Eric Piper is a southwest artist with punk, occult, and existentialist roots. Working with mediums ranging from bronze, cardboard, fabric, to spray paint, blood, oils and found trash. Concepts span from “creating black-holes in the audiences subconcious persona” to the tragedy of not having enough money for cigarettes. Trying to pull all the words and preconceived ideas we as humans have about ourselves and the world away from it, allow us to stare into the chaos and meaninglessness of the universe, reapply meaning, and connect passionately with the the everything. Useless and absolutely necessary.
Friday the 13th, July 13th 6-10pm
During LIVE on the Plaza!
1701 NW 16th St
Oklahoma City, OK 73106
Where are you from?
I grew up all over the place. Actually, I was born in Texas and dad was in the military so we moved around for a while, but the longest part of my childhood was spent inside Lawton, Oklahoma.
Home much does being an Okie influence your work?
I think Oklahoma has a huge influence on all the work I produced. It’s really interesting, because it’s got so much potential, and we’re located in an amazing spot. Everybody is open to these creative ideas we’re making, and the important thing is to stay up to date with what contemporary artists are doing, what contemporary anything, I mean, music is also a huge thing.So, if you’re looking out there, and you’re bringing it here, there’s awesome potential.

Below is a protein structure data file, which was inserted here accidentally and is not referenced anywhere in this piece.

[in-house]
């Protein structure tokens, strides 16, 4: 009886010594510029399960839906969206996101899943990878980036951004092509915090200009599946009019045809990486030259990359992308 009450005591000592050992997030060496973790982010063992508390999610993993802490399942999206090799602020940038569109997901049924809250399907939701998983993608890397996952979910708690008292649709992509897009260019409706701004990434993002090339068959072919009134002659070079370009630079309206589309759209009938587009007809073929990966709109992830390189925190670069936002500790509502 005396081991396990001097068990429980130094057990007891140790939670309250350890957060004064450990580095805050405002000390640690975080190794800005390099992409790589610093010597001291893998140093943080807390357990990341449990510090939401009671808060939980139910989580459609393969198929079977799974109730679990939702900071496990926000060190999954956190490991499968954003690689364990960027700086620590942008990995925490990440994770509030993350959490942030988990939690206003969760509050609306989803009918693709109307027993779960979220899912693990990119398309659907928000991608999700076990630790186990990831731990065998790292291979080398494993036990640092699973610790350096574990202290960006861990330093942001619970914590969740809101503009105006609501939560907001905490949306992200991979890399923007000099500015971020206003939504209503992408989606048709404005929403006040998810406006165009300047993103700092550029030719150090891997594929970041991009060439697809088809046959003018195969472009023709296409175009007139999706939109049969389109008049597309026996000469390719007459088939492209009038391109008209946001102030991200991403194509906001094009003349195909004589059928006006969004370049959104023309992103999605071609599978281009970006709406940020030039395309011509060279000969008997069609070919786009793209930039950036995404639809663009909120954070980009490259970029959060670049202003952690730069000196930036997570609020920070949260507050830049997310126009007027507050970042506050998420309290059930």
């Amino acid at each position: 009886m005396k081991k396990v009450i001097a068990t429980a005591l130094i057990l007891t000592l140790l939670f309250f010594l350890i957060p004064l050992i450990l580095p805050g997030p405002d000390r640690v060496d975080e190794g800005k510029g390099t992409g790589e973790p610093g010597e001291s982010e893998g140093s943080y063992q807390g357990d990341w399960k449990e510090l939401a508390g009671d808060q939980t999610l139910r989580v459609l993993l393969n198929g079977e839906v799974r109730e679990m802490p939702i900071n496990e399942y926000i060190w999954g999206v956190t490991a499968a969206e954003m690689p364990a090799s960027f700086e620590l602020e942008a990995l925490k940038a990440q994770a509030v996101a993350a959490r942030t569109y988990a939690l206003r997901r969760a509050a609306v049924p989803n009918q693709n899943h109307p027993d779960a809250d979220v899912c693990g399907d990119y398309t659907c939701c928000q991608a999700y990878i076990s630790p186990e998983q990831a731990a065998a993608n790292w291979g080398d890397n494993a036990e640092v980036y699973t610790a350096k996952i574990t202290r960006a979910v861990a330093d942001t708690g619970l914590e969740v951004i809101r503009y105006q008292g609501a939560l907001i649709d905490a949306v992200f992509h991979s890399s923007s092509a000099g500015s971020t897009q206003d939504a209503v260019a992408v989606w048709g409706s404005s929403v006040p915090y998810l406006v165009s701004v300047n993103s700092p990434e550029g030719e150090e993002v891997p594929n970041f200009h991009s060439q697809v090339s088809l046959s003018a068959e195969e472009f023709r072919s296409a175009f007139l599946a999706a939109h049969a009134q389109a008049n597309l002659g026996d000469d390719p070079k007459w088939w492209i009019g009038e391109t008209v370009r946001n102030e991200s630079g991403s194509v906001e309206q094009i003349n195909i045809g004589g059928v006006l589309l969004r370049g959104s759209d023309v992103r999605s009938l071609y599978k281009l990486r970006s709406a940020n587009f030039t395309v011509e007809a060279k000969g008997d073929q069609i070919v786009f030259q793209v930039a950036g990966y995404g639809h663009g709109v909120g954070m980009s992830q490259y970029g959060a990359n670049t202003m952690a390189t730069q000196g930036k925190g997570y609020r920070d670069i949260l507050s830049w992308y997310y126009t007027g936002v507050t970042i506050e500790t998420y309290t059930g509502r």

What kind of art do you associate with?
I like to look at myself as just really everything. Right now, recently, I’ve been really into printmaking, but sculpture has a deep warm place inside my heart. I love DIY anything, I think that would be kind of the core of my favorite aesthetic: taking stuff and putting it together with any mean that I have. With cardboard and gold spray paint, you can do insanely badass, you can do anything with the materials around you.
Can you describe your studio space?
Dude, my studio space is like my cavern of creativity. I love it. I feel more attached to the studio space than I do my house. I feel more at home inside of it. To cover up the walls with whatever you want to – extremely important inside my creative process.Just submerging myself with things that I look up to and admire and things that I kind of detest that will kind of pull at me in those certain ways, too.
I think as an artist, anybody as an artist, that’s more of our job, because we’re able to filter the raw information that we’re given and interpret it however we want to. And so we’re kind of this connection between the outside world and our inside world and then kind of spitting it back out so we can see how we refract all the information that goes through us.
How do you feel about combining printmaking and sculpture?
I think the less rules I put on myself, the easier it is for me to make work. If I go into a project and I think I’m going to combine these two things or I’m not going to combine them, then it kind of limits me as I go through. I rather approach it and just start building something and then whenever it pops into my head, it’s like “Oh, dude, I can cover this in prints and it would look radical that way,” then I’m going to go and cover it in prints. Just leaving it open, I think that works the best for me.